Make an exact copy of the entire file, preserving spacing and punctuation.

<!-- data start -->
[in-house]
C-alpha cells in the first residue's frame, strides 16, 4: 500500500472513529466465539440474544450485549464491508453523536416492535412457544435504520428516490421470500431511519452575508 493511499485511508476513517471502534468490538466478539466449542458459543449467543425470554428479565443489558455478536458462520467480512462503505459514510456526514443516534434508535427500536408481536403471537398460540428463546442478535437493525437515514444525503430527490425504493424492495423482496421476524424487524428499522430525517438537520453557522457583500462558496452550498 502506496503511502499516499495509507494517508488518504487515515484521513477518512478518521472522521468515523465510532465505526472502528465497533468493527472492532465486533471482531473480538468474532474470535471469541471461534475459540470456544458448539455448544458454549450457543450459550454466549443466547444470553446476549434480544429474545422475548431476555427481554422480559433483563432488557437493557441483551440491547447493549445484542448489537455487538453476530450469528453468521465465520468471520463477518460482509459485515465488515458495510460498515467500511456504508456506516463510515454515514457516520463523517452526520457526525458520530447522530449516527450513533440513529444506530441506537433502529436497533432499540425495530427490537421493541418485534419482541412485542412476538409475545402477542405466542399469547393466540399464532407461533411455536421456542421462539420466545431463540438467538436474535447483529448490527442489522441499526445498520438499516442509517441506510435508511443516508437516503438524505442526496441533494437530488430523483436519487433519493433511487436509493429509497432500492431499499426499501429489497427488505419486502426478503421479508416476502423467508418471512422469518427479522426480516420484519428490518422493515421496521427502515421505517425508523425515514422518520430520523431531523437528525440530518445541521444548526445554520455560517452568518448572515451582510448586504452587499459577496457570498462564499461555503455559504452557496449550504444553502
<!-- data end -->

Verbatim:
[in-house]
C-alpha cells in the first residue's frame, strides 16, 4: 500500500472513529466465539440474544450485549464491508453523536416492535412457544435504520428516490421470500431511519452575508 493511499485511508476513517471502534468490538466478539466449542458459543449467543425470554428479565443489558455478536458462520467480512462503505459514510456526514443516534434508535427500536408481536403471537398460540428463546442478535437493525437515514444525503430527490425504493424492495423482496421476524424487524428499522430525517438537520453557522457583500462558496452550498 502506496503511502499516499495509507494517508488518504487515515484521513477518512478518521472522521468515523465510532465505526472502528465497533468493527472492532465486533471482531473480538468474532474470535471469541471461534475459540470456544458448539455448544458454549450457543450459550454466549443466547444470553446476549434480544429474545422475548431476555427481554422480559433483563432488557437493557441483551440491547447493549445484542448489537455487538453476530450469528453468521465465520468471520463477518460482509459485515465488515458495510460498515467500511456504508456506516463510515454515514457516520463523517452526520457526525458520530447522530449516527450513533440513529444506530441506537433502529436497533432499540425495530427490537421493541418485534419482541412485542412476538409475545402477542405466542399469547393466540399464532407461533411455536421456542421462539420466545431463540438467538436474535447483529448490527442489522441499526445498520438499516442509517441506510435508511443516508437516503438524505442526496441533494437530488430523483436519487433519493433511487436509493429509497432500492431499499426499501429489497427488505419486502426478503421479508416476502423467508418471512422469518427479522426480516420484519428490518422493515421496521427502515421505517425508523425515514422518520430520523431531523437528525440530518445541521444548526445554520455560517452568518448572515451582510448586504452587499459577496457570498462564499461555503455559504452557496449550504444553502